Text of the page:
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Benford's Law


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Any  math nerds amongst nerds wanna nerd out on this?

I was watching Connected on Netflix. Check it out if you get a chance. I like Latif Nasser from Radiolab but his curious and excited energy does offer a respite of the more thespian delivery of David Attenborough et al in a lot of documentaries.

They had an episode on Benford's Law. In an idiot's words: basically if you choose a subject and choose random numbers of that subject, you'll find this weirdly consistent pattern in the numbers. About 30% of numbers in a data set are likely to begin with the digit "1". About 17% begin with 2, and so on, until the digit 9 at about 5%. 

It seems weirldy spooky at first right? I mean you can pretty reliably discover tax fraud with this law. If you look at all the numbers in a company or person's accounting and the numbers don't largely conform to Benford's Law, then you have a high degree of probability that they are cooking their books. Crazy, right?

But is it that crazy?

The whole episode I was thinking "this all makes a lot of sense." Think of it as just a general trends question--"more likely than not"/"less likely than not".

Let's choose CDs/DVD owned (I apologize to anyone born this century). If you own CDs, can we agree that it's more likely you own a number of CDs ranging from 10 to 99 digits, as opposed to owning 9 or fewer? I think so.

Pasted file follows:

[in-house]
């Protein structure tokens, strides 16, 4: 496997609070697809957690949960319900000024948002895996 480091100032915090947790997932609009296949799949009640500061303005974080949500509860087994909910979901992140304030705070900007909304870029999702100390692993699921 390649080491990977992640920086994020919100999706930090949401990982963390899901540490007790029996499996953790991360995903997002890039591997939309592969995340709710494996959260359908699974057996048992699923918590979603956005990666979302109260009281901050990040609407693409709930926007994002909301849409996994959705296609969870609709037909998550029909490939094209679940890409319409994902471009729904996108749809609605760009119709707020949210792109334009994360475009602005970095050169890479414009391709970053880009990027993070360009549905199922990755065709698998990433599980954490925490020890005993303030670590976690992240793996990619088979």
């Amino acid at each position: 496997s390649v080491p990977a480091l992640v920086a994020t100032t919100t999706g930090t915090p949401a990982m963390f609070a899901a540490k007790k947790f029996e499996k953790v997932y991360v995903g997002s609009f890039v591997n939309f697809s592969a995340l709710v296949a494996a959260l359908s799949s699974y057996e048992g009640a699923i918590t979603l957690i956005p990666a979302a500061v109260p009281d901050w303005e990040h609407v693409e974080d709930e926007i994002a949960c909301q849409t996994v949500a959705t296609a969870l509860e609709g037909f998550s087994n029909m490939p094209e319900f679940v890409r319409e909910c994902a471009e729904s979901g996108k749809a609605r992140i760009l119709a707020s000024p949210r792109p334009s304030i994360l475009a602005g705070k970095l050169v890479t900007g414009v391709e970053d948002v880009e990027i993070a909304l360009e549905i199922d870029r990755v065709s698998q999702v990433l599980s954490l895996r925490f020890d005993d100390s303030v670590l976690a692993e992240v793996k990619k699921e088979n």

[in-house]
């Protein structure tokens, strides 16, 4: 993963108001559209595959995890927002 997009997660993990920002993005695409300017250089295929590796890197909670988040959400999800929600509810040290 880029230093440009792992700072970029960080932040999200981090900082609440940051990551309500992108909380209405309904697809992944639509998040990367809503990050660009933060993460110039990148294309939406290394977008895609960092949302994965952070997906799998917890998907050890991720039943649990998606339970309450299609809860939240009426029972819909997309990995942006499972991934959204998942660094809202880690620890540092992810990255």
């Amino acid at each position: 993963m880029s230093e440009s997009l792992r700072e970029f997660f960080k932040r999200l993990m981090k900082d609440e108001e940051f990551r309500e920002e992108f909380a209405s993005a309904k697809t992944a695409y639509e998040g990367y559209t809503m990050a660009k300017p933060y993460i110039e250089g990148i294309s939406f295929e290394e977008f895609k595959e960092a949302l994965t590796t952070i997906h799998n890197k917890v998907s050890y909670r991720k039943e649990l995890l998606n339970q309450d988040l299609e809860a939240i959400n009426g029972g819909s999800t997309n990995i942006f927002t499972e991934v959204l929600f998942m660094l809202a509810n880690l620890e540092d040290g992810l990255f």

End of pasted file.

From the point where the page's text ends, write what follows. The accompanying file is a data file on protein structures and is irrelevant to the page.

If you own in the double digits of CDs (where likely a large population of the US sits), is it more likely you'd have 10-19. 20-29, 30-39, etc? I dunno, but a fairly random distribution seems reasonable. But you probably have more people that own 10-19 CDs than own 90-99 CDs. Right? 10-19 would be a range that an aspiring collector might decide it's a waste of space, whereas a 90-99 owner is more likely to continue into 100+ than the 10-19 owner is to move into 20+.

But what if we look at triple digit CD/DVD owners? I feel like owning discs in the 100-199 range is much, much higher than the 200-299 range. Benford's Law would suggest it's close to double which is verified by my scientific gut check.

What about wealth? If you're a millionaire by definition, is it more likely that you have between 1 and 2 million or between 9 and 10 million? Of course the former, because more people can reach that benchmark than the 9-10 range.